GEHouda’s pick: This book studies the acquisition, loss and re-acquisition of Spanish, English, Portuguese, and Hebrew, the first languages of this writer’s son. It applies the results of current work in the areas of psycholinguistics, bilingualism, and applied linguistics to the study of language development in one multilingual child, Noam, from birth to age 17. The acquisition, loss, and re-acquisition of four languages by Noam also is compared with that of other children studied by the author and others. This book uncovers linguistic, cognitive, psychological, and social mechanisms of language acquisition, loss, and re-acquisition and documents the child’s increasing, decreasing, and, in turn, increasing proficiency in four languages. This book applies Dromi’s guidelines for qualitative case-study research to the study of language development in one multilingual child (Spanish, Portuguese, Hebrew, English), Noam, from birth to age seventeen. In addition, the results of Noam’s case study are compared with other case studies conducted by this author as well as by other researchers. (Amazon summary)

GEMitsuko’s pick: In her father’s Peruvian family, Marie Arana was taught to be a proper lady, yet in her mother’s American family she learned to shoot a gun, break a horse, and snap a chicken’s neck for dinner. Arana shuttled easily between these deeply separate cultures for years. But only when she immigrated with her family to the United States did she come to understand that she was a hybrid American whose cultural identity was split in half. Coming to terms with this split is at the heart of this graceful, beautifully realized portrait of a child who “was a north-south collision, a New World fusion. An American Chica.” (from Amazon summary)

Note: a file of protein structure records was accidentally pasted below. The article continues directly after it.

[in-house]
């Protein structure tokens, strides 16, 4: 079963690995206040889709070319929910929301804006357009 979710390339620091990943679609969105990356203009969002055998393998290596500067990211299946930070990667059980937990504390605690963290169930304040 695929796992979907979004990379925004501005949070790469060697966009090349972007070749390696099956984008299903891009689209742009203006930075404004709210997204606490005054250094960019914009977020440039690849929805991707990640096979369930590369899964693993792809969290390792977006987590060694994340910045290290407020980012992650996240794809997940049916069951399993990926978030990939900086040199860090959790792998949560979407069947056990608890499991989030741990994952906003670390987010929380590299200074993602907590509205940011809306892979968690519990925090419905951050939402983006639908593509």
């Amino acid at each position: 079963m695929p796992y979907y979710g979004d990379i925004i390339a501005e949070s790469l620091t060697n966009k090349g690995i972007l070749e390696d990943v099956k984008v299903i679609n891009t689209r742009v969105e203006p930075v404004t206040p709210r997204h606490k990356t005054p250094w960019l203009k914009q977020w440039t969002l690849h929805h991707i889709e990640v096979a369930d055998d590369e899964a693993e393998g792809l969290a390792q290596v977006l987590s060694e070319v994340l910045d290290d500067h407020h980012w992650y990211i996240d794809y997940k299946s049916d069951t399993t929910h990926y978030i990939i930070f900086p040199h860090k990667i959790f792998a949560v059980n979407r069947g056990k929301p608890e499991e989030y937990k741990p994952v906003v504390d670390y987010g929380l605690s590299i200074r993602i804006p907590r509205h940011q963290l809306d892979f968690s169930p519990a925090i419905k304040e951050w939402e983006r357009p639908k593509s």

GEMorrigan’s pick: The author shows how Irish women developed the political skills required to represent women’s interests to government effectively leading to the dismantling of a range of discriminatory policies against women and the accommodation of a feminist agenda within the political system. (Amazon’s summary)

If you like what I write (when I get around to it) and want to help support me (and help support a great non-profit in the process!), please consider buying some of the books I have for sale. Again, that site is: www.amazon.com/shops/AikiFox_Books
I’m also still running my Etsy site as well, if you’d prefer to go that route and pick up some nifty handmade items for a dolly friend. You can find that shop here: https://www.etsy.com/shop/AClothTheWorld
Broke but still want to support? Share with people who might be interested! 🙂 Spread the love!